The rise of ethical consumerism is driving brands to change their business models to maintain their long-term market viability.
Tastes change with the times, so they say. Coming out of the pandemic, consumers began to reevaluate their lifestyle choices and reset their consumption habits. Now, they're more conscientious than ever.
Consumers are no longer just concerned with the products they buy but also with how they’re made. They’ve become more mindful of the environmental implications of their purchase decisions. In fact, 85% of consumers have begun to buy sustainable products to reduce their carbon footprint (Simon-Kutcher & Partners).
And while price and quality are critical to consumers, 60% consider sustainability one of the top criteria for choosing products (BusinessWire). But for some, price isn’t always the principal deciding factor. Around 35% don’t mind paying more to buy products that are eco-friendly and ethically made (WeWork).
With their heightened environmental consciousness and social responsibility, consumers have become more discerning about the brands they support. They’re more likely to purchase from brands that are ethically responsible. For 77%, it’s imperative that the companies they support espouse values that are aligned with theirs (Havas Group).
Certainly, as consumers have become more aware of the impact of their actions on the environment, they expect businesses to be more socially responsible as well. They want to hold brands accountable for their corporate decisions so being ethical is no longer an option but almost a requirement for brands.
Aside from observing ethical practices, they also want brands to be more vocal and transparent. Consumers (70%) appreciate brands that take a public stand on issues. Aside from adding to their credibility, the majority of consumers believe that brands taking a stand can create real, positive change on causes that are important to them (SproutSocial).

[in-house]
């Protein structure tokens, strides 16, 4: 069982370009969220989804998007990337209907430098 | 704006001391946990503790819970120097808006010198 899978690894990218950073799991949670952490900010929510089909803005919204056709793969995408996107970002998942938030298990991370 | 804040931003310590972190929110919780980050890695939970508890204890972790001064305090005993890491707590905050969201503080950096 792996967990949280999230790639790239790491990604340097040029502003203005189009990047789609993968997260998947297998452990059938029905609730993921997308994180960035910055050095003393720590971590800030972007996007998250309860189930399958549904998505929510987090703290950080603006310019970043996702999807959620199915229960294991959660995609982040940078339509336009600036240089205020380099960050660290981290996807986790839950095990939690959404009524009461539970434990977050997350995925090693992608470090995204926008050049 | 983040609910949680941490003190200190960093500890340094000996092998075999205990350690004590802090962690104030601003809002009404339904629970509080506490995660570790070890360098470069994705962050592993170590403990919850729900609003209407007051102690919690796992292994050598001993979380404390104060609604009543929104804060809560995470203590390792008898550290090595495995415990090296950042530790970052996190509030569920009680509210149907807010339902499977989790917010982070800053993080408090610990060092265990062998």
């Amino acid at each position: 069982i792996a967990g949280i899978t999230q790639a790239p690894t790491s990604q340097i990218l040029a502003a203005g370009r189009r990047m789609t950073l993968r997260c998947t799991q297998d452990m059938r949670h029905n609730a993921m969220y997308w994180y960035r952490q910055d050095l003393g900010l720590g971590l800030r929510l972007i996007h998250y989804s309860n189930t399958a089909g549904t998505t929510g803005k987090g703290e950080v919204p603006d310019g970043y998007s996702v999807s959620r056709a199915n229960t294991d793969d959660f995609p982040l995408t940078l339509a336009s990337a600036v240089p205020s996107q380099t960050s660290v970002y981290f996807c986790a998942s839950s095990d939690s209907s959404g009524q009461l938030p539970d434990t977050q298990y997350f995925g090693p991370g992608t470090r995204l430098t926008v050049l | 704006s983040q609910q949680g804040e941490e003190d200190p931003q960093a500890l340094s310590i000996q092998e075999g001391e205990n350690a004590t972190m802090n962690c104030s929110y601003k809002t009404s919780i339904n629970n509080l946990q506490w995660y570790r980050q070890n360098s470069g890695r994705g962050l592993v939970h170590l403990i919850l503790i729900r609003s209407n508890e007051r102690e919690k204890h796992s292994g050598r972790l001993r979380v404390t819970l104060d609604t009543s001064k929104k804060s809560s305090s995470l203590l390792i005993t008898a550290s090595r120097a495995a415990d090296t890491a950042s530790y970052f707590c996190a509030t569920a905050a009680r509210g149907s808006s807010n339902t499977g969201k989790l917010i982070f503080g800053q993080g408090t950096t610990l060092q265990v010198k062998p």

Because of the collective pressure to adopt more ethical practices, businesses are increasingly working to be more sustainable—and are being vocal about it online. According to Boston Consulting Group, 80% of businesses worldwide announced their plans to invest more in sustainability efforts in the coming months and years.
Big-name companies are already leading the charge and have begun rolling out their green initiatives. In a monumental pledge, Honda and Ford announced changes to their manufacturing process to create a line of more eco-friendly vehicles in the coming years.
Starbucks has also been implementing programs to help reduce its corporate waste and encourage other businesses to do the same. Luxury brands, such as Miu Miu and Balenciaga, also followed in their footsteps and started integrating reused materials into their products.
As these popular brands go green, more up-and-coming brands, small-time enterprises, and big organizations are also expected to follow suit.
But while this trend is inspiring positive change, it’s also being used to take advantage of consumers.
As increasing numbers of companies make the move to become more sustainable, consumers are warned to be more vigilant of greenwashing or false ethical claims. In fact, around 68% of business executives in the United States have admitted to making deceptive sustainability claims (The Future of Commerce).
Because of the prevalence of greenwashing, consumers are advised to be more vigilant and discerning. Sustainability shouldn’t just touch one aspect of the business but be integrated into other areas, such as their headquarters, product design, manufacturing, shipping, and sales, according to Amina Razvi, executive director of Sustainable Apparel Coalition.
Experts believe that the move to be more ethical is a crucial step for businesses as it will guarantee their long-term profitability (BusinessWire). They must be able to meet evolving consumer demands and expectations to remain viable in the market. So the pledge to be green must be a continuous commitment and a holistic one as well.